About 15 years ago, I had the pleasure of working at a company founded by a tough-minded, entrepreneurial, bulldog of a man named Craig Allison. Fairly early in my work with him, I brought him an issue that I thought required some senior management attention. His response was friendly, but crisp: “Don't bring me a problem, bring me a solution.” I paused, nodded my head thoughtfully, and left.
I took everything that Craig said very seriously because he had, literally, built a publicly-held technology company from nothing more than an idea in his head. His proudest accomplishment was not in the company's ability to make money, but that his company had the capital needed to deliver on its promises even if, as he said, “they take twice as long and cost twice as much you planned.” And, as often as not, they did.
I was reminded of Craig's comment to me in late April as I joined leaders of behavioral health and human services agencies at a meeting of the Ohio EHR Collaborative. This effort seeks to pool behavioral health and human services agencies together in a statewide group that will share the challenges, savings, and benefits of a web-based EHR system (see http://www.behavioral.net/grantham0410 for details). I was, frankly, surprised at the level of interest and urgency I saw in that room-leaders taking time away from the problems of the moment to search for needed solutions, despite nagging doubts for some about exactly how their organizations could pay for them.
Following the meeting, I spoke with the bright, engaging CEO of one of those agencies, who introduced herself as a regular reader. When I asked her how her agency was getting along, she spoke of the challenge of delivering community mental health services in the face of continued, dramatic cuts in state and county funding. She explained that with the latest cuts came a new round of county regulations that minutely detailed more exclusive eligibility standards with strict requirements for parceling out remaining service resources equally. While such rules may have captured the county's hope that limited resources would be stretched as far as possible, they offered little to her organization, except the certainty that more consumers would receive less, or none, of the hope they sought.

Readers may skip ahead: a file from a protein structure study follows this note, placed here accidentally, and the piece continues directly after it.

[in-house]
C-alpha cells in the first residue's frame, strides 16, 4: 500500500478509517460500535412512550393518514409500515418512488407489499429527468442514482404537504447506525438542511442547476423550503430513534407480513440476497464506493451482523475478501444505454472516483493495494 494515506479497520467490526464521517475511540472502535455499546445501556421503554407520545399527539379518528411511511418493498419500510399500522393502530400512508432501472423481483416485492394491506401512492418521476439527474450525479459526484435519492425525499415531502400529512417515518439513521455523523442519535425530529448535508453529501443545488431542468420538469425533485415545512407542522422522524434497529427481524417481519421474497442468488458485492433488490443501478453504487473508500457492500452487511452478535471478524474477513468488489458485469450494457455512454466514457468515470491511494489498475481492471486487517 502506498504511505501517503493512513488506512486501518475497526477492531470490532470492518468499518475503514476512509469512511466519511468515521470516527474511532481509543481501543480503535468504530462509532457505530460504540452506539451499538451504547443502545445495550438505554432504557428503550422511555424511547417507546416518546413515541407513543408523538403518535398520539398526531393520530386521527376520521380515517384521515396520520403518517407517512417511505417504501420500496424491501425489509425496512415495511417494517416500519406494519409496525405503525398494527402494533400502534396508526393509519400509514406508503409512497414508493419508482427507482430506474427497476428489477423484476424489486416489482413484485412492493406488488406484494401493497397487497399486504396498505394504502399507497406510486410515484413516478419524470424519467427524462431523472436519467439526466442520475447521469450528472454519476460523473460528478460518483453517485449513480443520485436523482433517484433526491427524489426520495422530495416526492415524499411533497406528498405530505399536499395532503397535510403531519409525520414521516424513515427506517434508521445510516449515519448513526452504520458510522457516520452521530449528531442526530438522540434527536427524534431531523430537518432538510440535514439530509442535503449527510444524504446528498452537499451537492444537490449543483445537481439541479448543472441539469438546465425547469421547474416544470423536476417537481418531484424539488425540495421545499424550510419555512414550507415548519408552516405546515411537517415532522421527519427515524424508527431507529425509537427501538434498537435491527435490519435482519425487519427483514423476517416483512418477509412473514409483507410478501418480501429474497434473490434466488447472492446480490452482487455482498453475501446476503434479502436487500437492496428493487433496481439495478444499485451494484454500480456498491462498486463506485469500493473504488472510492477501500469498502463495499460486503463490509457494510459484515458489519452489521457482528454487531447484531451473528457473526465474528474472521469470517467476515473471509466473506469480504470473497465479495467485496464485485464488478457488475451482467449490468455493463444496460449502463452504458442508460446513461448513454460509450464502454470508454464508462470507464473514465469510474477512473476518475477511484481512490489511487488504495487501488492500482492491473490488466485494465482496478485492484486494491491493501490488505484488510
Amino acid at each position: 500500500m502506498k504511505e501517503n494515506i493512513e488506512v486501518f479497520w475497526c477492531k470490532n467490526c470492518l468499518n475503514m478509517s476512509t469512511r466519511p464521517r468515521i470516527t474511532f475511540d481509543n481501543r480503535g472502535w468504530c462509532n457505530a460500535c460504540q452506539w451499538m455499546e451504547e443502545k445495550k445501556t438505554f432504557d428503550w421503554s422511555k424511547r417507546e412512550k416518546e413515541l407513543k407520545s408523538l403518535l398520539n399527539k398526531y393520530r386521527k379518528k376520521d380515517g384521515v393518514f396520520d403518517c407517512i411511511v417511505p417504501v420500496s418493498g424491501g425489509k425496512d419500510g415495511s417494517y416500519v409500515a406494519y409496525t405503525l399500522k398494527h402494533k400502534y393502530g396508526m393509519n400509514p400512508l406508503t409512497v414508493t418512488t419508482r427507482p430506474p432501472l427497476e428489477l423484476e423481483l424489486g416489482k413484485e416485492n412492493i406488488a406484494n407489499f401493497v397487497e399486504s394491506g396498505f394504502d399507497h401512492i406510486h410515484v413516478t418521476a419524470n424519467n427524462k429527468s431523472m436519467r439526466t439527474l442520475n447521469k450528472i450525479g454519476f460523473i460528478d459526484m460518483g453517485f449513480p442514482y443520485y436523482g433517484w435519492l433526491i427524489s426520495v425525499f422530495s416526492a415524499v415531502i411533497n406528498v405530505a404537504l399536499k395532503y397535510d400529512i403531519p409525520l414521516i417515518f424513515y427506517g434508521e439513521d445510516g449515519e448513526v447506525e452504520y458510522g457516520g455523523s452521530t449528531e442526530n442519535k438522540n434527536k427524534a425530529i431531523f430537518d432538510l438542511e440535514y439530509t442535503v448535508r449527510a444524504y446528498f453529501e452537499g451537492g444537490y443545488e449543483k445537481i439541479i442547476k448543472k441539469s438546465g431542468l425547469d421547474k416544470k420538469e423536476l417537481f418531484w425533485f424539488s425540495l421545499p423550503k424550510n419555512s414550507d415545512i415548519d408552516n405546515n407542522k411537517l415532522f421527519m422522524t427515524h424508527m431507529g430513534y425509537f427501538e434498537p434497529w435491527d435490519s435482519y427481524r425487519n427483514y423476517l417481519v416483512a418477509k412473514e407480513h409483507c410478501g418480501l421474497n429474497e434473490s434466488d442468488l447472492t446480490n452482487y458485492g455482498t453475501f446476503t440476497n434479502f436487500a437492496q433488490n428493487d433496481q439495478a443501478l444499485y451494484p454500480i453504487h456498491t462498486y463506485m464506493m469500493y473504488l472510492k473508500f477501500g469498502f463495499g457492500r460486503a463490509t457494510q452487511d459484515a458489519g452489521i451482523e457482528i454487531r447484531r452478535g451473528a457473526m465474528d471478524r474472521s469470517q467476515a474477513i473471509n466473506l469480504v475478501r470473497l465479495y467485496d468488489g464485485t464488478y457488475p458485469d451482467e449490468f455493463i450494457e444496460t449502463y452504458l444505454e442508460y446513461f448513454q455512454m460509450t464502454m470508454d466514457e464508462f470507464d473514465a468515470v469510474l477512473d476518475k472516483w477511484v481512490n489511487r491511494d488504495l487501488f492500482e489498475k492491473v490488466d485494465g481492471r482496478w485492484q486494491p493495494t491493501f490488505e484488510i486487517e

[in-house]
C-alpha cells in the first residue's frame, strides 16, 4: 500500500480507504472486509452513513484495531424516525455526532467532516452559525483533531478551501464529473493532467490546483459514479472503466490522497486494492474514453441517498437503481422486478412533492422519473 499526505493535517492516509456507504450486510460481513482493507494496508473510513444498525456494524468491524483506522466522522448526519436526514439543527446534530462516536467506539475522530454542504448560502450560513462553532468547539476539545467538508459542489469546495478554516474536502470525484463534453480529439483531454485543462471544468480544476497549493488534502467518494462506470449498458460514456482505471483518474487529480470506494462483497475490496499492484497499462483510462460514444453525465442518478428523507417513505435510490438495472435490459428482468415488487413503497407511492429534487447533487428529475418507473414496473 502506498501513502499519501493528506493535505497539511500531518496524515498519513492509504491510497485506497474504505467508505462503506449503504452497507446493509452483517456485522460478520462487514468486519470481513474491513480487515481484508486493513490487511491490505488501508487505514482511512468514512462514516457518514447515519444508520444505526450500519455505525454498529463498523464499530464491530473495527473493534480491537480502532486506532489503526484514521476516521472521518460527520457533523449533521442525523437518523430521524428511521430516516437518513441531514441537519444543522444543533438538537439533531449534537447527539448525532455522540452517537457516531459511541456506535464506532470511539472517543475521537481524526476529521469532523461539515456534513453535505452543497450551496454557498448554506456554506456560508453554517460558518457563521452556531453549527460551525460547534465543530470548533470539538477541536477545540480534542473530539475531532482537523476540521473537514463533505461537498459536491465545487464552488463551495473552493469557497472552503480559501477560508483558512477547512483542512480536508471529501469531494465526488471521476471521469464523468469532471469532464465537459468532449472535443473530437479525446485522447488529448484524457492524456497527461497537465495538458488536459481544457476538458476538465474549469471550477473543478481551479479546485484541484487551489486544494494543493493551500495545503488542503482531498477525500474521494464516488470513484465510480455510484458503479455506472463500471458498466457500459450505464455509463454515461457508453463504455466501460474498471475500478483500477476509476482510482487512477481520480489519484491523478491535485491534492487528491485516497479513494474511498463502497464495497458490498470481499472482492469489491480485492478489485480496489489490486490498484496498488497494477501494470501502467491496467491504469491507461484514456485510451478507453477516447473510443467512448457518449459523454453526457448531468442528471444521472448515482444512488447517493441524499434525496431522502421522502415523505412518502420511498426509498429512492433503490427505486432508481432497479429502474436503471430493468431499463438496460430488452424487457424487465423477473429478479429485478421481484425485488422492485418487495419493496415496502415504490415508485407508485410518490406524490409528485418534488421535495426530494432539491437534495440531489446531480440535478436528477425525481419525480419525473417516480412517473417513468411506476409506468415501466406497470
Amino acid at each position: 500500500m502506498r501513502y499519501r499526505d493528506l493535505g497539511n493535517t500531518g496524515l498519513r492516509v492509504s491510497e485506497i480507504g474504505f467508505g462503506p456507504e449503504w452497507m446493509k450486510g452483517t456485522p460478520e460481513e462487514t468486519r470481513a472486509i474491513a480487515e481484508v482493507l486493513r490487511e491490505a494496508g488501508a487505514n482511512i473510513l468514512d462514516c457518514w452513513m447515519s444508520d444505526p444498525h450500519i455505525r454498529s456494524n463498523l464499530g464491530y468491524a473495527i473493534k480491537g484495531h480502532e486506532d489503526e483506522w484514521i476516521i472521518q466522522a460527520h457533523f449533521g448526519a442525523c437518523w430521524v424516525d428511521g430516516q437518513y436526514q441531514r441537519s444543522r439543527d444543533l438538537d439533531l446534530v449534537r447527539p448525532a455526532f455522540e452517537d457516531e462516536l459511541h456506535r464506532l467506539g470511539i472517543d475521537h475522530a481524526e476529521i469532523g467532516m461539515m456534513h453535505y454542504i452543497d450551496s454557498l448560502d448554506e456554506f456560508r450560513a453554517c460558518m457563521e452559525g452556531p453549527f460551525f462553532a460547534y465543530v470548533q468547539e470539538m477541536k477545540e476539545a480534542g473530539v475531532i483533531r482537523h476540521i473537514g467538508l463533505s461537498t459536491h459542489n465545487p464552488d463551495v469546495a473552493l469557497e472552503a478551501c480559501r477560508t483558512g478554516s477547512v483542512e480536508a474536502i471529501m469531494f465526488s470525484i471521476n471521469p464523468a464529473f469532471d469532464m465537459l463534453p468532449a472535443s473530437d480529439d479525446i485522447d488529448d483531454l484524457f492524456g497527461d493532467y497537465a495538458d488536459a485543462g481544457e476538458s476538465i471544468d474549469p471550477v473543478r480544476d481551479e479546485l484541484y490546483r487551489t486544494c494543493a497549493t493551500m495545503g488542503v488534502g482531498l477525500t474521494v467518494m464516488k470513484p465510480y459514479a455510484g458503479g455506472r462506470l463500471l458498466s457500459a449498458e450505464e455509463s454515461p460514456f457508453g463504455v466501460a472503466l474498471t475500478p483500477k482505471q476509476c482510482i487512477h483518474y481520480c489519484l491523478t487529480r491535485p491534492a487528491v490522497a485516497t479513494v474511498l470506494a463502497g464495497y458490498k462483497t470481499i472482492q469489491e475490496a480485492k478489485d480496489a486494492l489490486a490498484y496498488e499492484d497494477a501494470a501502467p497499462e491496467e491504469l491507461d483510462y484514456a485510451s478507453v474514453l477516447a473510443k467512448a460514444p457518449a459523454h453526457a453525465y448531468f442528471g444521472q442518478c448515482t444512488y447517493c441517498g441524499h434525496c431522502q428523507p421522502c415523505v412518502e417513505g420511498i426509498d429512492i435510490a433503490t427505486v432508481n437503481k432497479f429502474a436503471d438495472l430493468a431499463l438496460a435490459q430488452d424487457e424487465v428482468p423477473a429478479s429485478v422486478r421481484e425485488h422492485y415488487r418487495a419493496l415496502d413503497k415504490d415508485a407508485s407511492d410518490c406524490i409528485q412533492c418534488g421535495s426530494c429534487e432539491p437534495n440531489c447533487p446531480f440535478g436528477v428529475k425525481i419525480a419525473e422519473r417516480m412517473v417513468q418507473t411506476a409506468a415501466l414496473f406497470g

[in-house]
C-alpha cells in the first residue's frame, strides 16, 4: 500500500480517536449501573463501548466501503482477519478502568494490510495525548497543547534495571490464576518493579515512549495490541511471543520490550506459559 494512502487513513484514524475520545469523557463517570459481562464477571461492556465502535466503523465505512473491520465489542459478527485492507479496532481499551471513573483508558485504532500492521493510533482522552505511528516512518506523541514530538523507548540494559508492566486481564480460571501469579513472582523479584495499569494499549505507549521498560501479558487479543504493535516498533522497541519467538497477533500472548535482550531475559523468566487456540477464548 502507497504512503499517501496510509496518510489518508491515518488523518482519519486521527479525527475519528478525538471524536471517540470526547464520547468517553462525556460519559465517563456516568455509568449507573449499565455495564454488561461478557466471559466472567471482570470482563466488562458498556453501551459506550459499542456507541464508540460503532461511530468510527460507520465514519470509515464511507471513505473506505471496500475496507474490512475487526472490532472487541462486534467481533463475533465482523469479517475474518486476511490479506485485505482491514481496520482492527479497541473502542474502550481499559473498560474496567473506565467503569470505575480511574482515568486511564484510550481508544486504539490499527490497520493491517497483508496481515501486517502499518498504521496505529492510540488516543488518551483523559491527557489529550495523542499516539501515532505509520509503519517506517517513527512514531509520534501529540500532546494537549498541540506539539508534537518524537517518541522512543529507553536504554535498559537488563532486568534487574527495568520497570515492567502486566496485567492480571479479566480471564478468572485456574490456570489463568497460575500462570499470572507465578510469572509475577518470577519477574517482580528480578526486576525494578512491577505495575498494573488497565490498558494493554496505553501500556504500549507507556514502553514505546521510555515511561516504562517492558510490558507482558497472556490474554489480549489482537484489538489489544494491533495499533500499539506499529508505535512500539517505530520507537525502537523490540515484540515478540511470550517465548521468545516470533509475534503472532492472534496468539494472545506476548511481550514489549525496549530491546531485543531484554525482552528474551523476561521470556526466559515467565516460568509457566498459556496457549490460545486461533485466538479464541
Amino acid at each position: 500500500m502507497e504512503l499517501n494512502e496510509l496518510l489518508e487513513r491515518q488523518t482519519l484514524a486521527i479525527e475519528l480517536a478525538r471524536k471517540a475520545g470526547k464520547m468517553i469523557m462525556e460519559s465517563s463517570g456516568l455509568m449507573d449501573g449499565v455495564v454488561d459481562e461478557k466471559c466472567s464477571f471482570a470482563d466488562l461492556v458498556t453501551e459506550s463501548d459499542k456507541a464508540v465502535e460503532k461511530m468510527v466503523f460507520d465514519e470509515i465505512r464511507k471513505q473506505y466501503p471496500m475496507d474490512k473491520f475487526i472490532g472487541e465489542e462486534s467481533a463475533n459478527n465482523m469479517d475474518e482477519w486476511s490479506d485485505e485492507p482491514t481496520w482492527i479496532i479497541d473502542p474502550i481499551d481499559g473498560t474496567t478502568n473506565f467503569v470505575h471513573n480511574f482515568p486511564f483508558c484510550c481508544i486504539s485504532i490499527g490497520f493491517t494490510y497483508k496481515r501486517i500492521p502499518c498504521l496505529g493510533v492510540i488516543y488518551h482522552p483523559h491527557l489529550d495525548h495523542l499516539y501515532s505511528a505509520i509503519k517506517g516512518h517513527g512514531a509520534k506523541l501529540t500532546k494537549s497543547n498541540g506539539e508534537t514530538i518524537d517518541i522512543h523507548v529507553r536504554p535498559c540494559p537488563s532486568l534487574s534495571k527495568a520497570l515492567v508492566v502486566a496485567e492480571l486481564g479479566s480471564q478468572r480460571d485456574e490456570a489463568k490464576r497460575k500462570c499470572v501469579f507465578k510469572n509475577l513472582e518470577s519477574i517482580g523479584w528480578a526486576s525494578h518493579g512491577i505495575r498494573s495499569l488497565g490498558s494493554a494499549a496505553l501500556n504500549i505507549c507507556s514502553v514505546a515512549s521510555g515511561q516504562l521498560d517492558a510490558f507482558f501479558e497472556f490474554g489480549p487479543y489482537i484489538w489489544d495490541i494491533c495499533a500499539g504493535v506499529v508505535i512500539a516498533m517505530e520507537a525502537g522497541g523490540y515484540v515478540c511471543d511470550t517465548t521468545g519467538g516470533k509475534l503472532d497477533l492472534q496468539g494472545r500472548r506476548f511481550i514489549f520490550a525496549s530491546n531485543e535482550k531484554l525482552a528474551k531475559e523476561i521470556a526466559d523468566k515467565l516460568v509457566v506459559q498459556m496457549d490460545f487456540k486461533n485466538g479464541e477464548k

We agreed that the funding circumstances were pretty dire across the nation and I remarked that, having covered what seemed to be awful funding problems in 2009 (see http://www.behavioral.net/albright1009, “States of despair,” October 2009), I wasn't sure how a Behavioral Healthcare story could capture the awful thought that in 2010, the funding problem might be even worse.
She paused and smiled. “You know, Dennis,” she said, “I get so tired of hearing bad news that I don't even want to think about it anymore.”
Hmm … I thought. Maybe she's onto something. That's when I remembered Craig's words.
Note: I'd be remiss if I didn't mention and thank the individuals and organizations that made outstanding contributions to the 2010 Design for Health and Human Services Showcase. Every day, the work of architects and designers like those profiled here help to transform long lists of organizational problems and individual needs into practical, beautiful, and even inspiring solutions for environments that enable and enhance treatment. And, unlike the projects cited above by Craig, the cost of these transformations can be predicted and managed with precision. In fact, as one of our jurors explained, “Good design doesn't have to be expensive.” Amen to that.
Dennis G. Grantham, Senior Editor Behavioral Healthcare 2010 May;30(5):6
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